We offer pediatric speech therapy services for the following:
Articulation disorder, in which words are slurred or incorrectly pronounced, affecting speech clarity. Speech therapy includes instruction in the formation of clear and distinct sounds and/or strengthening of the muscles for articulation for improved and intelligible speech.
Autism, in which children and young adults face challenges in communication and development. Speech therapy addresses challenges with speech skills, language development, and/or social communication in order to improve communication skills across a variety of settings. Speech therapists often work closely with behavioral therapists to share and reinforce mutual or complimentary goals that aim to increase success in school and beyond.
Childhood Apraxia, a complex speech disorder in which the child has difficulty connecting speech sounds from the brain to the speech muscles. Therapy involves sensory cueing, motor programming strategies, and rhythmic and intonation patterning, customized to the individual client following stimulability testing. When basic communication is severely limited, augmentative and alternative communication methods will be introduced and developed to improve the child’s ability to communicate effectively with family and others while continuing to target speech production.
Phonological Disorder, a speech sound disorder in which sounds in words are incorrectly pronounced due to sound mis-identification. An example would be pronouncing every word beginning with “b” with a “d” instead; there is usually a pattern of mispronounced or neglected sounds. Treatment targets these incorrect sound patterns for success in verbal speech production.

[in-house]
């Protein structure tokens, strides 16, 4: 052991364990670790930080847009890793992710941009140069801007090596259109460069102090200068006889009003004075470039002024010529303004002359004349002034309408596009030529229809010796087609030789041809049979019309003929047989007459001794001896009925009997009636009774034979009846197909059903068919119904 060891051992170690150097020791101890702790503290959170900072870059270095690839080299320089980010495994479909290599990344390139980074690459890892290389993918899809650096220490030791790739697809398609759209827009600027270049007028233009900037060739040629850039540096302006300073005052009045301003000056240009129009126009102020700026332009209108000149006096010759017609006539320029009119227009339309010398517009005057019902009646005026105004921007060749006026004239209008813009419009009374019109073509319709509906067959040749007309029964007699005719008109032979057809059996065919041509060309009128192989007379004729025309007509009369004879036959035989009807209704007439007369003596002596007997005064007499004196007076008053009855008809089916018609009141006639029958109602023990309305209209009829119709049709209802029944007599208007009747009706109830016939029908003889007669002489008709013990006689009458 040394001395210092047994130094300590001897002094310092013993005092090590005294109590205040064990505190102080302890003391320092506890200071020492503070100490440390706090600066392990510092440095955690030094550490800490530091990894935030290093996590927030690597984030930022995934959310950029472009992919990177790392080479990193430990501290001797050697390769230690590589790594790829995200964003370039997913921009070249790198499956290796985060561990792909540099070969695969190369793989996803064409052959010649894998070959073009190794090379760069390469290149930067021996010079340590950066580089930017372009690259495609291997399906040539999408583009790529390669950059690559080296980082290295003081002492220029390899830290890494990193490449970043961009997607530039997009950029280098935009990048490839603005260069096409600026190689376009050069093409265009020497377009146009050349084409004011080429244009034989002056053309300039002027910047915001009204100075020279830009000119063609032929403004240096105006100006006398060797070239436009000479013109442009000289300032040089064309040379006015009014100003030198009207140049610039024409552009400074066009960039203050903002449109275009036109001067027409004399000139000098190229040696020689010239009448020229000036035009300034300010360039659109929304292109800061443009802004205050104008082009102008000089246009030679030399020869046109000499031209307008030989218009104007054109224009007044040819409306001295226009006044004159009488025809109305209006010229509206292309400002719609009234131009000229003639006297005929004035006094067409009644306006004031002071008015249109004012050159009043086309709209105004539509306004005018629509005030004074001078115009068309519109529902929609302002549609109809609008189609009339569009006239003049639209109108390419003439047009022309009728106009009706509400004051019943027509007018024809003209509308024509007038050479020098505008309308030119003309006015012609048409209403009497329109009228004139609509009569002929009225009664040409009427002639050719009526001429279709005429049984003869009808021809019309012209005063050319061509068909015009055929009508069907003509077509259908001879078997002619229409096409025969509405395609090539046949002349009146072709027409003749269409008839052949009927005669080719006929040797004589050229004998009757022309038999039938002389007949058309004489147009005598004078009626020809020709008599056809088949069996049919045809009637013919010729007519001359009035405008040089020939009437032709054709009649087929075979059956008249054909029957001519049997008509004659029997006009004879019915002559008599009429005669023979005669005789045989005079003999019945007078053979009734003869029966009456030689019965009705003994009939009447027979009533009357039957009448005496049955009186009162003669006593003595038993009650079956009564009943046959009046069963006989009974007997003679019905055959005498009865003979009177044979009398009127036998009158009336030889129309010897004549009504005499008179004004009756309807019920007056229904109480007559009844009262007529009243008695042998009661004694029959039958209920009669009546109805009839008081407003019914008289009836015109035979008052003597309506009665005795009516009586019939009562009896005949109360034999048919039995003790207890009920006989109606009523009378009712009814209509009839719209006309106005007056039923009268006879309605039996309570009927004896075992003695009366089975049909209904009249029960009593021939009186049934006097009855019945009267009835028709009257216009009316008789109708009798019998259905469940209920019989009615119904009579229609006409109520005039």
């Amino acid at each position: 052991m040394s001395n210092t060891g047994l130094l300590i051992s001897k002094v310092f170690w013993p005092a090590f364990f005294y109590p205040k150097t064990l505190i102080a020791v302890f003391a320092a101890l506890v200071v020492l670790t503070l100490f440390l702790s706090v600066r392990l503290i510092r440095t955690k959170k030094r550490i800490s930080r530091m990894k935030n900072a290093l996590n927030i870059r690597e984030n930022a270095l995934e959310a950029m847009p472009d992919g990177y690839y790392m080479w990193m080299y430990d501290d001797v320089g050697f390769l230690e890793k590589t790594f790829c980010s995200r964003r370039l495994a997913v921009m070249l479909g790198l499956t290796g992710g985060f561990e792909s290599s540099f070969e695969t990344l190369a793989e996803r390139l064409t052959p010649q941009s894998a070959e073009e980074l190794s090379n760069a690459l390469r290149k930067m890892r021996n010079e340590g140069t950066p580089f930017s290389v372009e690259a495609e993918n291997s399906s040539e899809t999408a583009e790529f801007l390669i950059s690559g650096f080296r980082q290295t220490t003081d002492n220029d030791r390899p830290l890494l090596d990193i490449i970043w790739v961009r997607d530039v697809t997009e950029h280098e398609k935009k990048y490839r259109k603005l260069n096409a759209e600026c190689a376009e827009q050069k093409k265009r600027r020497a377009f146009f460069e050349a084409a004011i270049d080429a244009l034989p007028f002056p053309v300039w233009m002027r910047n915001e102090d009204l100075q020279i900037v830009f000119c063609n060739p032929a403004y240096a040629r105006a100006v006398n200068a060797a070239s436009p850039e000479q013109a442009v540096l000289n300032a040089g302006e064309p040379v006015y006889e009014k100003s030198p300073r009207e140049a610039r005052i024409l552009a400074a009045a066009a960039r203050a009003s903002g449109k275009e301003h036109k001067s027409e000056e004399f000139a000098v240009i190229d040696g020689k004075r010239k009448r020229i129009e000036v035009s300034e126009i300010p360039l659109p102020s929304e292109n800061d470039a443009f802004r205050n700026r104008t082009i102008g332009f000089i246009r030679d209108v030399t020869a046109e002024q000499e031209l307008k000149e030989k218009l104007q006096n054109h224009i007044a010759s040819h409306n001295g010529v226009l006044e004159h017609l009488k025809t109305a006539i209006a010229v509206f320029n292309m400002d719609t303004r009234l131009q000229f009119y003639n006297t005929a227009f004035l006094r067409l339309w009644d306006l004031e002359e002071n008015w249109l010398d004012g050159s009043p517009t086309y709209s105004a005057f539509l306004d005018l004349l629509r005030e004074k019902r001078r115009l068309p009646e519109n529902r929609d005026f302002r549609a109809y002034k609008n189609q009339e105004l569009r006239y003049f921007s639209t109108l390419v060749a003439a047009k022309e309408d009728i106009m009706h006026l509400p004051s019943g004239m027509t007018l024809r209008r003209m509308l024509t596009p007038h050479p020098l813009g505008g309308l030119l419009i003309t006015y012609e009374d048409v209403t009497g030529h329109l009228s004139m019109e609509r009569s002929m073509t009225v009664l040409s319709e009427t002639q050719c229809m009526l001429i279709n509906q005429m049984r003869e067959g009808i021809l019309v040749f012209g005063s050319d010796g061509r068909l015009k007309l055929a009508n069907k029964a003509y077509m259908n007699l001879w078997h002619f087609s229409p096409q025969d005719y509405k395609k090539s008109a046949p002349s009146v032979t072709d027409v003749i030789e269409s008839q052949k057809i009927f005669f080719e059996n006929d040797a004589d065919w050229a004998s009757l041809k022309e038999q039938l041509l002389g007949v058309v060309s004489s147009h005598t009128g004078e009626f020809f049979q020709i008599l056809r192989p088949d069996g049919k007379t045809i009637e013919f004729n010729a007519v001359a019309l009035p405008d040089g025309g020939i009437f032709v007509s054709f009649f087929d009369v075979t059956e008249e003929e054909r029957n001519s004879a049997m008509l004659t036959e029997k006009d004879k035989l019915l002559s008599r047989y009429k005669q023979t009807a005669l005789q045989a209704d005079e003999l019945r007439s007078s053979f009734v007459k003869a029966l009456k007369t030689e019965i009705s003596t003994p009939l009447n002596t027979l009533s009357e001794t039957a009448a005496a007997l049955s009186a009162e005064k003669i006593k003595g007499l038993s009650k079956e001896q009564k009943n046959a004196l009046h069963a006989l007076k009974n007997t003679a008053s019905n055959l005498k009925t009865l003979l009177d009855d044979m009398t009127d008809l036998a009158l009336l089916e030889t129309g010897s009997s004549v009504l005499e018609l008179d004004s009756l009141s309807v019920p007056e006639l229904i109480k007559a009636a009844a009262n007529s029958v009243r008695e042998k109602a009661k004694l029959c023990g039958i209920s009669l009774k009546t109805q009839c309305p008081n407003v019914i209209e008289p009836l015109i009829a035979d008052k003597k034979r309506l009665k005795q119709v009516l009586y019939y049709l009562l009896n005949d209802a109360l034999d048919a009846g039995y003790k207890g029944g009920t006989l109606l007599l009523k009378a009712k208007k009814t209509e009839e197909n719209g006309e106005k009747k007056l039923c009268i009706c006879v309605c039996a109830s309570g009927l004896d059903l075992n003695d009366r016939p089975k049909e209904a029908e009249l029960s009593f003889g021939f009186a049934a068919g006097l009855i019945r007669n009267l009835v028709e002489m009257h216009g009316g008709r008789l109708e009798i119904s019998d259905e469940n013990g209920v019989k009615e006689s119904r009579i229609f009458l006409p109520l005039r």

Voice dysfunction (dysphonia) resulting from conditions such as vocal nodules and polyps, vocal paralysis, spasmodic dysphonia, and paradoxical vocal fold movement. Therapy includes voice exercises based upon the cause/condition once cleared by an ENT physician.
Stuttering, which is when speech is halting, interrupted, or otherwise disfluent. Beyond general treatment techniques to improve speech production, treatment is individualized to address not only the disfluencies, but also their emotional and social impact. Speech therapy goals are not simply to eliminate the stutter, which is a neurophysiological phenomenon, but to reduce its occurrence with a more positive outlook and attitude towards one’s stuttering.